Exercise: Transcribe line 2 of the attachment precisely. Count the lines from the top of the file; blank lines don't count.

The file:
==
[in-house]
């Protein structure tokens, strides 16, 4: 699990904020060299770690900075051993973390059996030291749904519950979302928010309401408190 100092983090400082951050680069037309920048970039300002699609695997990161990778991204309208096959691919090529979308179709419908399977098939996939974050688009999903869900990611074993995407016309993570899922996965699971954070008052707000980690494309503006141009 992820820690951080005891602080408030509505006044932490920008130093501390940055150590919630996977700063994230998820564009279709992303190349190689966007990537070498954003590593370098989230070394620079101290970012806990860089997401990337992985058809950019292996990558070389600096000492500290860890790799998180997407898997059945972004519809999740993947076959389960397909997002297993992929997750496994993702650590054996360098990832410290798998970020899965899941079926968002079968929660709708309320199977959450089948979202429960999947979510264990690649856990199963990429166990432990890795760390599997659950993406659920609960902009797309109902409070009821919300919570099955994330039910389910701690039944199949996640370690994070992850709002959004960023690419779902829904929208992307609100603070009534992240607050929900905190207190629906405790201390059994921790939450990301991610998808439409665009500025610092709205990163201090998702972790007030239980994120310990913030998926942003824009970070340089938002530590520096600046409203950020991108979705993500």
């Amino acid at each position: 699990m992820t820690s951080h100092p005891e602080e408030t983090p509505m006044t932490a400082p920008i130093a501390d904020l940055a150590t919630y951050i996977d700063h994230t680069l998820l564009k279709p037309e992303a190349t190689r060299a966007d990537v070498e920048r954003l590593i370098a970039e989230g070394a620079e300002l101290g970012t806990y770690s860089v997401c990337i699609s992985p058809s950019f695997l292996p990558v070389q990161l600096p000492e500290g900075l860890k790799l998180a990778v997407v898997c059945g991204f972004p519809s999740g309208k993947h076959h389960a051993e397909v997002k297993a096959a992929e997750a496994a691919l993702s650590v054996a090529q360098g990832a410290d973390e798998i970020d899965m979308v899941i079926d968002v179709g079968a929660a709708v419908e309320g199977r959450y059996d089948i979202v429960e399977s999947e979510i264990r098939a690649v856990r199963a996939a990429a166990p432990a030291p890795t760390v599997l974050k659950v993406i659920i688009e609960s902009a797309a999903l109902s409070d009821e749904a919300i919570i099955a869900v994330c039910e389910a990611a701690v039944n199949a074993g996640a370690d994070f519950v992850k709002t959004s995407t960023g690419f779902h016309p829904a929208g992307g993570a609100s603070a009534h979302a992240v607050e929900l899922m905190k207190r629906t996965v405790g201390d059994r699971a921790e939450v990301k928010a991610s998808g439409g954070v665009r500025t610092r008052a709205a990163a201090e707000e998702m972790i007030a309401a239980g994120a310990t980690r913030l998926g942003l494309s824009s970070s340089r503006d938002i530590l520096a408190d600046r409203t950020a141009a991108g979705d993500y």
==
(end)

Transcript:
């Protein structure tokens, strides 16, 4: 699990904020060299770690900075051993973390059996030291749904519950979302928010309401408190 100092983090400082951050680069037309920048970039300002699609695997990161990778991204309208096959691919090529979308179709419908399977098939996939974050688009999903869900990611074993995407016309993570899922996965699971954070008052707000980690494309503006141009 992820820690951080005891602080408030509505006044932490920008130093501390940055150590919630996977700063994230998820564009279709992303190349190689966007990537070498954003590593370098989230070394620079101290970012806990860089997401990337992985058809950019292996990558070389600096000492500290860890790799998180997407898997059945972004519809999740993947076959389960397909997002297993992929997750496994993702650590054996360098990832410290798998970020899965899941079926968002079968929660709708309320199977959450089948979202429960999947979510264990690649856990199963990429166990432990890795760390599997659950993406659920609960902009797309109902409070009821919300919570099955994330039910389910701690039944199949996640370690994070992850709002959004960023690419779902829904929208992307609100603070009534992240607050929900905190207190629906405790201390059994921790939450990301991610998808439409665009500025610092709205990163201090998702972790007030239980994120310990913030998926942003824009970070340089938002530590520096600046409203950020991108979705993500």